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What's That Bug? does not endorse extermination

What is this?
May 13, 2010
I live in Hawaii on Oahu in the damp part of Kaneohe, and in my hall way was this creature on the wall. My brother touched it and it fell off easily. He picked it up and the bushy antennae moved around like satellites.
Curious and can’t find the name anywhere
Oahu, Hawaii

Unknown Beetle: Elaterid? or Lampyrid?? or Other???

Dear Curious,
First, we want to congratulate you on being our 10,000th posting, though we believe that count may be off since we are still finding that some postings vanished when we made our major site migration in September 2008.  At any rate, our web posting program, WordPress, indicates that you are #10,000.  Second, we want to apologize to Amy who because of a counting error on our part, was informed that her Giant Eastern Crane Fly was the 10,000th posting, and we had to yank the distinction away when we realized we had dropped a number.  None of that has anything to do with your question, which alas, for the moment, will remain unanswered.
This is surely a beetle, but we are unable to distinguish any telltale features but for those gloriously pectinate (or are they plumose?) antennae, .  Certain Click Beetles in the family Elateridae have pectinate antennae, and many Glowworm Beetles have pectinate antennae.  Even some Fireflies have pectinate antennae.  Each of these is a possibility, and BugGuide has numerous mainland North American species of each categorized together in the superfamily Elateroidea.  Alas, the Insects of Hawaii website indicates a curious dearth of these families represented in Hawaii.  We personally find it quite hard to believe that there are no Glowworms or Fireflies in Hawaii.  Our first thought upon viewing your image, and often that first impression, formulated before logic steps in to discount it has proven to be correct, was that your beetle has the outline of a Metallic Wood Boring Beetle in the family Buprestidae, but we knew of no examples of Buprestidae with such exaggeratedly pectinate antennae.  Taking a chance on that hunch, we found an article in the Journal of the Kansas Entomological Society, vol 39, no. 2, which is posted online, that indicates “Male Xenorhipis brendeli LeC. possess elaborate pectinate antennae which presumably are the sensory organs involved in locating virgin females of the same species.”  While it looks nothing like your specimen according to the photos on BugGuide, it does open up the possibility that your beetle might be a Buprestid.  Though we have drawn a blank on your identification, we hope one of our readers might have a clue as to the identity of this distinctively shaped beetle.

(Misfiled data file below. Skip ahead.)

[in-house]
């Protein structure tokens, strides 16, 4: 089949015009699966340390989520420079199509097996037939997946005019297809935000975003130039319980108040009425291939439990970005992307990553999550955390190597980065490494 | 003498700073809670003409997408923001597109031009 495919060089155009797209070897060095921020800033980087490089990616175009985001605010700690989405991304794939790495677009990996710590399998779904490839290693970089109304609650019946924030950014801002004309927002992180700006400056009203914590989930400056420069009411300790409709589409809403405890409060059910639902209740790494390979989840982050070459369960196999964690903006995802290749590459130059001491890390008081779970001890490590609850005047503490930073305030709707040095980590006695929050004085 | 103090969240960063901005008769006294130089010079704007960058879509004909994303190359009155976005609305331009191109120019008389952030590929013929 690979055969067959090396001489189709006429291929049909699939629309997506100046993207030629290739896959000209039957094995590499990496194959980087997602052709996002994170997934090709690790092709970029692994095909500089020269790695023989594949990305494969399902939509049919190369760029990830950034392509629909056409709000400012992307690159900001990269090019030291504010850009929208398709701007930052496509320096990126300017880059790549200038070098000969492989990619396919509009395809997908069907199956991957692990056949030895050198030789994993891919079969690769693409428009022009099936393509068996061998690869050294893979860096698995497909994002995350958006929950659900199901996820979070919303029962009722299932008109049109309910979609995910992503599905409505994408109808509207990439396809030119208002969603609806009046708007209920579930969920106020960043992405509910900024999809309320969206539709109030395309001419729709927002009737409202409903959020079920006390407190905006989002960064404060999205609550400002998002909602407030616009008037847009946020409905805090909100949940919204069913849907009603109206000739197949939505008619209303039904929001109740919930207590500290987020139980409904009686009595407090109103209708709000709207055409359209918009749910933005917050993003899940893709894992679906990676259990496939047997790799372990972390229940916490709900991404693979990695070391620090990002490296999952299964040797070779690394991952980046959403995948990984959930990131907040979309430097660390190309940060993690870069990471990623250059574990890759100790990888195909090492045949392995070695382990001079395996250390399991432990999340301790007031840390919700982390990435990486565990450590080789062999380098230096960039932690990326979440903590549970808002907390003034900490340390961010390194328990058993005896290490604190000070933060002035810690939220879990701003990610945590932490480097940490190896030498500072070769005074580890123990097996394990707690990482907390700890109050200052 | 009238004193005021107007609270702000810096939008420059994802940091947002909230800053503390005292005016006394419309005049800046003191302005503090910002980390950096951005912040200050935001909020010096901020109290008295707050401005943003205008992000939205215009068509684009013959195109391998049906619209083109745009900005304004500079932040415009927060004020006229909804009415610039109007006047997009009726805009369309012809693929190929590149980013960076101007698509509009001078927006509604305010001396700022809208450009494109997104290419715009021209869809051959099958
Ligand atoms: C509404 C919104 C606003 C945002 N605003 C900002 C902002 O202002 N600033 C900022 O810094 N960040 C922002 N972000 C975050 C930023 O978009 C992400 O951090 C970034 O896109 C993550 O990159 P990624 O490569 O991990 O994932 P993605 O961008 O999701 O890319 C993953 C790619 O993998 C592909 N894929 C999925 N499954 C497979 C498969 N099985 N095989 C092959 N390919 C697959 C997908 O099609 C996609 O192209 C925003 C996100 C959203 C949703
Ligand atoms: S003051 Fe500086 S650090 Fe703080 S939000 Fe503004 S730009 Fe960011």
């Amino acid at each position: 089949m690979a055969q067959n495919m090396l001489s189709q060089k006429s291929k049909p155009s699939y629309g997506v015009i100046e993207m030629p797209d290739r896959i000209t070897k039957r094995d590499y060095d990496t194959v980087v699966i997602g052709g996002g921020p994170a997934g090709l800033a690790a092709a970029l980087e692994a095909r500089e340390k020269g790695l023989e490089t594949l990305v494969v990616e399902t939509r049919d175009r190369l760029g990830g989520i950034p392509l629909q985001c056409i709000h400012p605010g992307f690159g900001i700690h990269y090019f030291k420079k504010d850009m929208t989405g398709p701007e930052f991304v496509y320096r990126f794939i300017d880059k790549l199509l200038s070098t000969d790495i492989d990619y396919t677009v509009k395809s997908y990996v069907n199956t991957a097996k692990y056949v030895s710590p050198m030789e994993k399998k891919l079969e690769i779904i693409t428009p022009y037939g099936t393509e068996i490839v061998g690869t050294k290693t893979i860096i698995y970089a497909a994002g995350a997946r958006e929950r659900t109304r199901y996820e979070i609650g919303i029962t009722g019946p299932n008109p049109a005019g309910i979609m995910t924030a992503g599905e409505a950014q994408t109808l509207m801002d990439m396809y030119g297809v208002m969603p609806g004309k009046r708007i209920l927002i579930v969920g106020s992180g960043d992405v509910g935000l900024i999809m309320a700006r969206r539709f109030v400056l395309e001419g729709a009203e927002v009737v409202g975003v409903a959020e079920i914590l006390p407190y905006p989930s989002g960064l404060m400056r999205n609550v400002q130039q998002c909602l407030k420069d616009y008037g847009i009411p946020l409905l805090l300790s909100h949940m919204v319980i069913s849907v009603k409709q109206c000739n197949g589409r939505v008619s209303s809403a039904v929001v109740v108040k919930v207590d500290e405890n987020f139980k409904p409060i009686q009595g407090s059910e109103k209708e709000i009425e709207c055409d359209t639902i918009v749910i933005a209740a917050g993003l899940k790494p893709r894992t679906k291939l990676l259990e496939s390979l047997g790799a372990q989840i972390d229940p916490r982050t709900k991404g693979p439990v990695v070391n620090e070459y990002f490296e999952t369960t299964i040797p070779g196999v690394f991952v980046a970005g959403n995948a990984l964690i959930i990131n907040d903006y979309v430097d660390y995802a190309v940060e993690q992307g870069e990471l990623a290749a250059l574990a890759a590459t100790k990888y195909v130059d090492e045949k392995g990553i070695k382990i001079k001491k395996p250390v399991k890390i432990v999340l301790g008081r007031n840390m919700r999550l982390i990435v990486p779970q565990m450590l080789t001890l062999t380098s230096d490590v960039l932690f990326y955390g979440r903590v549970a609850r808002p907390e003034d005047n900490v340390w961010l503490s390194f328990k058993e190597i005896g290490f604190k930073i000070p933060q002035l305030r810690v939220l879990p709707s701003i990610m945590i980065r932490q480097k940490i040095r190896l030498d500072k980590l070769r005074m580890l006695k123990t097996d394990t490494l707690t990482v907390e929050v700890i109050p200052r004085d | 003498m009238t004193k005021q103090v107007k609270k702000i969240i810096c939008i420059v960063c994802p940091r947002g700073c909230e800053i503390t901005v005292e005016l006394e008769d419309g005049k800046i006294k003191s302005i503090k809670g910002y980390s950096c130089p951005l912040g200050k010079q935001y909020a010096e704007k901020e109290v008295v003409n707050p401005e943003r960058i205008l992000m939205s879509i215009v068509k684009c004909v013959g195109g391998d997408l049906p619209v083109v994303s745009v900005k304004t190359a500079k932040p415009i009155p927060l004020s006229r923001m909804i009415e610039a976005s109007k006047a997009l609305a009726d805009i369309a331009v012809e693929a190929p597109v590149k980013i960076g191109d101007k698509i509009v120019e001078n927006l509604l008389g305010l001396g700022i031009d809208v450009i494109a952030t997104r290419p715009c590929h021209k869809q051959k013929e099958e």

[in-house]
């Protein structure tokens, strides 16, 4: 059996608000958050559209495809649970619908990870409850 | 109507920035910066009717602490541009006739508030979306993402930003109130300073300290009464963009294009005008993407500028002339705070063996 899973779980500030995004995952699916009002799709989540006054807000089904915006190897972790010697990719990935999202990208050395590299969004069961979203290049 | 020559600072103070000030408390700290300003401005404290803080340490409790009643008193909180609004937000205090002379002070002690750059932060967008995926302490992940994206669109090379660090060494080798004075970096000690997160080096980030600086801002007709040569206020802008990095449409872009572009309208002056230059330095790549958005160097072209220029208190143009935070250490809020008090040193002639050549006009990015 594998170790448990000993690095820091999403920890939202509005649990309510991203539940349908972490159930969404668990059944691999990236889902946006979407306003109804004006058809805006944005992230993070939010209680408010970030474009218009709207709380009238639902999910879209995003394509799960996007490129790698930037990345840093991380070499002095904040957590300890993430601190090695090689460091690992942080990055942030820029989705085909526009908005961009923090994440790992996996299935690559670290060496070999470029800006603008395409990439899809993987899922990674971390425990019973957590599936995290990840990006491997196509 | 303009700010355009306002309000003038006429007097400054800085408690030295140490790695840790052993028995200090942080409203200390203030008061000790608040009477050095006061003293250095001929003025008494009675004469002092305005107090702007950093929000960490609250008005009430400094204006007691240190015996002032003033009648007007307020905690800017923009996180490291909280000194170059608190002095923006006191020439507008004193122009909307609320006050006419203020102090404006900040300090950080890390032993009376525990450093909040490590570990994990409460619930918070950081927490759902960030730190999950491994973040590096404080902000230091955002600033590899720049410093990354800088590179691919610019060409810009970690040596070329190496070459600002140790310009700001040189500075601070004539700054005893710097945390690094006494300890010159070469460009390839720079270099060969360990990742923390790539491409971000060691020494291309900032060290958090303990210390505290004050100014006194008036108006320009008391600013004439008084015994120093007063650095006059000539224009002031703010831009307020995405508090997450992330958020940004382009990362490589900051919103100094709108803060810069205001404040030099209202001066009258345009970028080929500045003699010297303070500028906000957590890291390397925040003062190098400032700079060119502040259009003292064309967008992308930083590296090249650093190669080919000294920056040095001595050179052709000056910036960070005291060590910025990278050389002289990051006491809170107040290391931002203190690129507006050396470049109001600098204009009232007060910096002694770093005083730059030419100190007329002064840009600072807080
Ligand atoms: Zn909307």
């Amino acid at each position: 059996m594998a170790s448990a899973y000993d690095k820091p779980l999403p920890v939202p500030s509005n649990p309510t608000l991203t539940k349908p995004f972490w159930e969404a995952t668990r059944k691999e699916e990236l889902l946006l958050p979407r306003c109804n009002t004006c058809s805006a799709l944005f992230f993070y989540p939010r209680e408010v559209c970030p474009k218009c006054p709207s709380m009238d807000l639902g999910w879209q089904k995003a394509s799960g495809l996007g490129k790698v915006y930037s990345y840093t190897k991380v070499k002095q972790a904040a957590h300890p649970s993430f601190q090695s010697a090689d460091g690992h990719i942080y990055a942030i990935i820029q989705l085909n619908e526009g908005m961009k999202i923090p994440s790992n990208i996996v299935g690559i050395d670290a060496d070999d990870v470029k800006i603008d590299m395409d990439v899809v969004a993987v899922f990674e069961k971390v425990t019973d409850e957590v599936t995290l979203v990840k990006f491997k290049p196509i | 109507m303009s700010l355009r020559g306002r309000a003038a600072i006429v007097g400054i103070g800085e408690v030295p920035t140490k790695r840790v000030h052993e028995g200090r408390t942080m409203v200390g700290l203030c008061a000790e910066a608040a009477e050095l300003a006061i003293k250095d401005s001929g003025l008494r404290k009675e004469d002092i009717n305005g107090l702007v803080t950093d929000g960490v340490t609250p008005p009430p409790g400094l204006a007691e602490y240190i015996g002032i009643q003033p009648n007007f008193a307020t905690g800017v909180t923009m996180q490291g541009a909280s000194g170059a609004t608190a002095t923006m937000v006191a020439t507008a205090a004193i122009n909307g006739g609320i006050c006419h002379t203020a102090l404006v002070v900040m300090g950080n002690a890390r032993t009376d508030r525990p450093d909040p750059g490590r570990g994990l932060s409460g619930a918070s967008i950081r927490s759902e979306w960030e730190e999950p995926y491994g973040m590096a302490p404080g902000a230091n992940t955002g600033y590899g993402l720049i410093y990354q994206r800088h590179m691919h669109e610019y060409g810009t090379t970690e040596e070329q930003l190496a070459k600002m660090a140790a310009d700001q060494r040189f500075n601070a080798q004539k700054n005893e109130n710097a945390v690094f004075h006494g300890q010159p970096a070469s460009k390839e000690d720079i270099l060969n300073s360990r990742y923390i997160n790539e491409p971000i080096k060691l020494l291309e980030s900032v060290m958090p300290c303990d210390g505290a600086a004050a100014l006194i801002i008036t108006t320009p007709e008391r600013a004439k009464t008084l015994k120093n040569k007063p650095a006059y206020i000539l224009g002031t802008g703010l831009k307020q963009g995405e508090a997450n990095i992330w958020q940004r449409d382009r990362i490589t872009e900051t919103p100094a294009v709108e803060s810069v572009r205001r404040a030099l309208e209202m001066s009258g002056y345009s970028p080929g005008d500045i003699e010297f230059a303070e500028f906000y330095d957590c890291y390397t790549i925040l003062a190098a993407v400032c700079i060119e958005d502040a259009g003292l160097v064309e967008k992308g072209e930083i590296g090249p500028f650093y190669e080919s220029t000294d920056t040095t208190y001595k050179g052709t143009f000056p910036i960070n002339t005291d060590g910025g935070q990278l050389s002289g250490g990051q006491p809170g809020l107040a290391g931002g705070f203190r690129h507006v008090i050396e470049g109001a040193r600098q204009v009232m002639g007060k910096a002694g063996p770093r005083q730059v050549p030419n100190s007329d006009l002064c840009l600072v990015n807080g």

May 14, 2010
Looks an awful lot like a callirhipid. See picture at:
mct5548

What's That Bug? does not endorse extermination

Interesting Antennae
Mon, May 25, 2009 at 2:04 PM
Hello, Bugman,
A long time ago I spotted this interesting insect in my laundry room. It is dark brown, with black wings, thin, has a relatively small head and, maybe most importantly, has curled, feathery antennae. It is approximately 1.5 to 2 centimeters long. The bug was found in Sao Paulo, Brazil, in January (summer). The weather was quite hot on that night (about 30° Celsius).
Thanks in advance! Keep up with the great site!
Ricardo
Sao Paulo, Brazil

possibly Glowworm

possibly Glowworm

Hi Ricardo,
Often with exotica, we are totally clueless as to identity. That said, we believe this is a beetle, possibly a male Glowworm in the family Phengodidae, or maybe a Fire Colored Beetle in the family Pyrochroidae. We would favor a Glowworm. Hopefully, a reader will be able to assist in a more accurate identification.

possibly Glowworm

Update: A Differing Opinion
Hi Daniel:
Since the antennal appendages are lined up along one side only (bilaterally asymmetrical), I think this guy might be in the family Rhipiceridae (=Rhipiceratidae). It is difficult to find much useful information or photos for this relatively obscure group, but I believe it may be a species of the genus Rhipicera (=Rhipidocera) which occurs in Brazil (31_rhipiceratidae) and Australia . In Australia they are called feather-horn beetles. Another candidate genus could be Callirhipis (=Callirrhipis), another Old and New World genus. As you may have gathered, the taxonomy for this group is rather confusing. There is agreement that both of the above genera belong to the Suborder Polyphaga, along with the North and South American genus Sandalus, but there is little agreement regarding their placement in the same family, or even superfamily. Most “Rhipicerid” larvae are parasites on cicada larvae; the Bugguide refers to the Rhipiceridae as cicada parasite beetles (alternatively cedar beetles). Or I could be on the wrong track altogether. Regards.
Karl

What's That Bug? does not endorse extermination